Google Opens Books to New Cultural Studies
Google Opens Books to New Cultural Studies | Science/AAAS
In March 2007, a young man with dark, curly hair and a Brooklyn accent knocked on the door of Peter Norvig, the head of research at Google in Mountain View, California. It was Erez Lieberman Aiden, a mathematician doing a Ph.D. in genomics at Harvard University, and he wanted some data. Specifically, Lieberman Aiden wanted access to Google Books, the company’s ambitious—and controversial—project to digitally scan every page of every book ever published.
The first explorations of the Google Books data are now on display in a study published online this week by Science (www.sciencemag.org/content/early/2010/12/15/science.1199644.abstract). The researchers have revealed 500,000 English words missed by all dictionaries, tracked the rise and fall of ideologies and famous people, and, perhaps most provocatively, identified possible cases of political suppression unknown to historians. “The ambition is enormous,” says Nicholas Dames, a literary scholar at Columbia University.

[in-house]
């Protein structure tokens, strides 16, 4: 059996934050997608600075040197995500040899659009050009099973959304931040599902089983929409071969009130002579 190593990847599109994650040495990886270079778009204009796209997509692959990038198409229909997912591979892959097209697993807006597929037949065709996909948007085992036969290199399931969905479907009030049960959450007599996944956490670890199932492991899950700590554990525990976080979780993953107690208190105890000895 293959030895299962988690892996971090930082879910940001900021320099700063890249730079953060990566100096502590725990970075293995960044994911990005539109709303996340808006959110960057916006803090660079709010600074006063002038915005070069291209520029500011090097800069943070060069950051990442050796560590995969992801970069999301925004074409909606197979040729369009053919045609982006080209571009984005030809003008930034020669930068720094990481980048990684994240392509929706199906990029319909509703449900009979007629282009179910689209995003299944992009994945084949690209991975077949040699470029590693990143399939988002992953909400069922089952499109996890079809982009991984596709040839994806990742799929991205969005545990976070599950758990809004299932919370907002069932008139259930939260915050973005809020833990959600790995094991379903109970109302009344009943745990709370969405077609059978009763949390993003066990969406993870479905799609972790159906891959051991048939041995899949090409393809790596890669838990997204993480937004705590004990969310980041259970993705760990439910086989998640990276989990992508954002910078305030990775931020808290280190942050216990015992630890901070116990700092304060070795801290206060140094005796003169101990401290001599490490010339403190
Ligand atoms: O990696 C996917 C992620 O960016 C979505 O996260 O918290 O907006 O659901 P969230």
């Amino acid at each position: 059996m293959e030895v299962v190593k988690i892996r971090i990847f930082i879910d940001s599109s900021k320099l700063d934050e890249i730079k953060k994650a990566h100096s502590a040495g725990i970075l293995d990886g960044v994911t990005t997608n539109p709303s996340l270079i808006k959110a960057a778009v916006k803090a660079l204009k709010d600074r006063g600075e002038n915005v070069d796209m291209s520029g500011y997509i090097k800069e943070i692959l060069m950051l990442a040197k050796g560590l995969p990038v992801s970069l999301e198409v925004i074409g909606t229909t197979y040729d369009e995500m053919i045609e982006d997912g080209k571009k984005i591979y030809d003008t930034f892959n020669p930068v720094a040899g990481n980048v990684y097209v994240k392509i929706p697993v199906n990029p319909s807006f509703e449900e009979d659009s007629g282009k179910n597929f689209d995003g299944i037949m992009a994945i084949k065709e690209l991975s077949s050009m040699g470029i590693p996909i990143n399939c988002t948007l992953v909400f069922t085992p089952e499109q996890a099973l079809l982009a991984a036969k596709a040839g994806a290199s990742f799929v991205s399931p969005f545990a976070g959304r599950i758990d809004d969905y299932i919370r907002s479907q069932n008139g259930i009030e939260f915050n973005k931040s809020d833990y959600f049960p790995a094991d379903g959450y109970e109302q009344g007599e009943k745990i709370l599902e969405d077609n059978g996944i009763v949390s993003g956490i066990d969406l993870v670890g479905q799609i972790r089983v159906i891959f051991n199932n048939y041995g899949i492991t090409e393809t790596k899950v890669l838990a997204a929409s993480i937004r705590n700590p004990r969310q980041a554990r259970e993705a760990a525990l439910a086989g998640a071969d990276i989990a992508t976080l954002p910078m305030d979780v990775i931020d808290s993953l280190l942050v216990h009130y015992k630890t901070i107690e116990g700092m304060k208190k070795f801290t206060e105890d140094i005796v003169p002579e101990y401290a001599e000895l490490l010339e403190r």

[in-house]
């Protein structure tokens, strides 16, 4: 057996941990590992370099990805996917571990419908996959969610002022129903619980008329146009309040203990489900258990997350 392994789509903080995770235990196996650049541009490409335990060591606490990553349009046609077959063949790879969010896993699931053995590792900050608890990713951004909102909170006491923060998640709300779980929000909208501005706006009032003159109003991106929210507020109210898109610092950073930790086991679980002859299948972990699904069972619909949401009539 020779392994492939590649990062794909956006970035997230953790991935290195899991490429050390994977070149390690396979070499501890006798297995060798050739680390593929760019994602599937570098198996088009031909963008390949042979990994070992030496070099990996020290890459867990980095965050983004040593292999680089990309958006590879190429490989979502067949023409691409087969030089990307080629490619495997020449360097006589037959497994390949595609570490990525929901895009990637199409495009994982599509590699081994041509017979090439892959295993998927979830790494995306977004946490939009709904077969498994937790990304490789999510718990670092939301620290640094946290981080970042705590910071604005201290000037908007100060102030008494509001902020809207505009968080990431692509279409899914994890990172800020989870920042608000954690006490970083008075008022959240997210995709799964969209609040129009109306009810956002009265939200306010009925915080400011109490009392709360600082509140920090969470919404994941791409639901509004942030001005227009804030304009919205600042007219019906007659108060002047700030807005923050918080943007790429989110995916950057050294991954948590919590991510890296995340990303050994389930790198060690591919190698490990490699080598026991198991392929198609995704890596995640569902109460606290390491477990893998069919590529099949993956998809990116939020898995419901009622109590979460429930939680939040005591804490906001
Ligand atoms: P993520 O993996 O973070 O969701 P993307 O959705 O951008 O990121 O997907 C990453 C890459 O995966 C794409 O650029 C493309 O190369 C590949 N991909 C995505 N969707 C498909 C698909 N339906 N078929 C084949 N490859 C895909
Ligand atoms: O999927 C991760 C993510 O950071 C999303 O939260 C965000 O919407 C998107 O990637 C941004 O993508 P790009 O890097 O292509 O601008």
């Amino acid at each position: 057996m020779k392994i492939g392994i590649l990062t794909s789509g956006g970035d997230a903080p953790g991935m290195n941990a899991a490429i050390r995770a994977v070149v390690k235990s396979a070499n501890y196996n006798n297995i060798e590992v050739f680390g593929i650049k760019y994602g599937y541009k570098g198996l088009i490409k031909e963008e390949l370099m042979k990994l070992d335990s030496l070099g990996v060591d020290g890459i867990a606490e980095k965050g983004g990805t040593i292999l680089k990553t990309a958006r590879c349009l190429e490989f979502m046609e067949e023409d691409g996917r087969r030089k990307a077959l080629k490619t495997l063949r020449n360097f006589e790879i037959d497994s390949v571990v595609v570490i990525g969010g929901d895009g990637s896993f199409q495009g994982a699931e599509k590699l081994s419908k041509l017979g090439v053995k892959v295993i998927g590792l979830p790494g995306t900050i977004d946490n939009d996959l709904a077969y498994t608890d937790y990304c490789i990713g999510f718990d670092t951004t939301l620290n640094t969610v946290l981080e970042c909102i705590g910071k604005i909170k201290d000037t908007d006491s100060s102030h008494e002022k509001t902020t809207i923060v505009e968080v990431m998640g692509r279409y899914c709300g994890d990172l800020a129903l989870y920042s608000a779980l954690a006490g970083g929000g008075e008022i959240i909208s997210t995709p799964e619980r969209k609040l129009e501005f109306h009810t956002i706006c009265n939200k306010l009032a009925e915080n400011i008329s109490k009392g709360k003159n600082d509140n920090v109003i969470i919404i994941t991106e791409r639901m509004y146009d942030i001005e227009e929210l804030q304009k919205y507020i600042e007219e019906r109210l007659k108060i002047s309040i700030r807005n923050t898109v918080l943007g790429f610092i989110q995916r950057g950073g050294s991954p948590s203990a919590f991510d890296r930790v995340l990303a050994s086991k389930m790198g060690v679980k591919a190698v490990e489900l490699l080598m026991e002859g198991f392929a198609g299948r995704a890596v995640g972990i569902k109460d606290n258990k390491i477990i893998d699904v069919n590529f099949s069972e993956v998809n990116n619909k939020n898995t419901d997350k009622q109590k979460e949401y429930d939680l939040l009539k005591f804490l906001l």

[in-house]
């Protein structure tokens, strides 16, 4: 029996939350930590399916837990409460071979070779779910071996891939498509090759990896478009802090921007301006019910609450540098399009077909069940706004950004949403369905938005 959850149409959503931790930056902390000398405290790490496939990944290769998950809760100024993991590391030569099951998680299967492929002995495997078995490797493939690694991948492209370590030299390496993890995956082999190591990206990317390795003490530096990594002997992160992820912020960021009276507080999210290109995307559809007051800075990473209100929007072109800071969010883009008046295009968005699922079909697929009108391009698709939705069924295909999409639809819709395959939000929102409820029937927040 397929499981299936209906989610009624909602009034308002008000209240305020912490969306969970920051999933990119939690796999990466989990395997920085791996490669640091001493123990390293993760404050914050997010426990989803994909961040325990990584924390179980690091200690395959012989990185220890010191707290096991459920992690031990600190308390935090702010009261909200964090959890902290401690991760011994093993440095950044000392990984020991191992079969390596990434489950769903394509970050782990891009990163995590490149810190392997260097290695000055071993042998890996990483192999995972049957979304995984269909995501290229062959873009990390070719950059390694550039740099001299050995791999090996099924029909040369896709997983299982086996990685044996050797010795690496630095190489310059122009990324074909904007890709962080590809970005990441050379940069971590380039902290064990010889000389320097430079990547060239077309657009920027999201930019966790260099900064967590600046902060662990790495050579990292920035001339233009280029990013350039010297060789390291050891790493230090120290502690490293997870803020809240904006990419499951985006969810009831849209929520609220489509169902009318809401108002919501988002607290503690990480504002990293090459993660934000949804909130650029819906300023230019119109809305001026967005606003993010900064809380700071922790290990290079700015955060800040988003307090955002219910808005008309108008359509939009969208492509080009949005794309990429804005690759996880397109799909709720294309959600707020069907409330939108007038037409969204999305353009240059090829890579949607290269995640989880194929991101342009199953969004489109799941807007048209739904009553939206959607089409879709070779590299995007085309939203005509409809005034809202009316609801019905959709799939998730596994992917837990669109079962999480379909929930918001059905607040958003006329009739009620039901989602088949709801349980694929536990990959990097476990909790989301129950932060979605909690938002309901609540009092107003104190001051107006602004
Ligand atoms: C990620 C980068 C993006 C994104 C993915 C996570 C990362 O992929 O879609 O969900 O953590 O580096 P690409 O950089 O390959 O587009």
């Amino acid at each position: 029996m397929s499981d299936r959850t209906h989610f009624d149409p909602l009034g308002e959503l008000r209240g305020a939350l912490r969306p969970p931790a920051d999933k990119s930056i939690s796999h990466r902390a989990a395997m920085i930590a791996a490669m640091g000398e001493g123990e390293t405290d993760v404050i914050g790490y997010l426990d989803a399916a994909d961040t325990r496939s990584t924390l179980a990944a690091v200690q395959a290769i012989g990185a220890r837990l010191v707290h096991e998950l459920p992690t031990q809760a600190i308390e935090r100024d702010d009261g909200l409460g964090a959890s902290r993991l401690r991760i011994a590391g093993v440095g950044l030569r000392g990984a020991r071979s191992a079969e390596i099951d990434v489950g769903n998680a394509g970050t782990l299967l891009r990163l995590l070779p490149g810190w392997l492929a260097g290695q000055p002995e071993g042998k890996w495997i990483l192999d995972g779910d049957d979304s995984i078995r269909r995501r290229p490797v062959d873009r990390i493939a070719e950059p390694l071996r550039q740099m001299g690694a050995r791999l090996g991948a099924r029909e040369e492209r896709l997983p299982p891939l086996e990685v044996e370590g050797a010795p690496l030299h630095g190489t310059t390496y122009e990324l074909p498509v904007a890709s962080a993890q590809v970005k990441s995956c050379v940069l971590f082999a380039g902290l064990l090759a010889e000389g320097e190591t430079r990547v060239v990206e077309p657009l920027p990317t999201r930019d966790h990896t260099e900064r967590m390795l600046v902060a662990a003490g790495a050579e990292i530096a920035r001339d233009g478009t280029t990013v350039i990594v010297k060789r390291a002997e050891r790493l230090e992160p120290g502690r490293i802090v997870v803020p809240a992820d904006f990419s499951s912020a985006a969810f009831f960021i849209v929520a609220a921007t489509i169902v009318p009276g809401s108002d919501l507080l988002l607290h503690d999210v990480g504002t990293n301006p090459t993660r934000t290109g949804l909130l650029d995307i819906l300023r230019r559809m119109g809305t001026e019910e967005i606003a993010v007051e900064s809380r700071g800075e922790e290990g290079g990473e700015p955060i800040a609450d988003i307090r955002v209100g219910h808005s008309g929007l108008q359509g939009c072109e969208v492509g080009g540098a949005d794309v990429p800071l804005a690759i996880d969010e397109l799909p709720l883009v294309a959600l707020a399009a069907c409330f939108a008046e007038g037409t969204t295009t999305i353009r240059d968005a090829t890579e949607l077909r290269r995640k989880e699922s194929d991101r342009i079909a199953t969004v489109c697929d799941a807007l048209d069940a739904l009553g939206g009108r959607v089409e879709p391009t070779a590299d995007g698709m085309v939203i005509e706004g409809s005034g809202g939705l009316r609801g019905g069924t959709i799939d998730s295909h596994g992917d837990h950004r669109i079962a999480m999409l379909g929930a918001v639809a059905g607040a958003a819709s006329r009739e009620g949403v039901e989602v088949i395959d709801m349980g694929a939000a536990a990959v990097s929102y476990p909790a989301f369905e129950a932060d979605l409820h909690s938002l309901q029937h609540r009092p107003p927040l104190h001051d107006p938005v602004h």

Norvig admits he had concerns about the legality of sharing the digital books, which cannot be distributed without compensating the authors. But Lieberman Aiden had an idea. By converting the text of the scanned books into a single, massive “n-gram” database—a map of the context and frequency of words across history—scholars could do quantitative research on the tomes without actually reading them. That was enough to persuade Norvig.
Analysis of the n-gram database can also reveal patterns that have escaped the attention of historians. Aviva Presser Aiden led an analysis of the names of people that appear in German books in the first half of the 20th century. (She is a medical student at Harvard and the wife of Erez Lieberman Aiden.) A large number of artists and academics of this era are known to have been censored during the Nazi period, for being either Jewish or “degenerate,” such as the painter Pablo Picasso. Indeed, the n-gram trace of their names in the German corpus plummets during that period, while it remains steady in the English corpus.
Orwant says that both the available data and analytical tools will expand: “We’re going to make this as open-source as possible.” With the study’s publication, Google is releasing the n-gram database for public use. The current version is available at www.culturomics.org.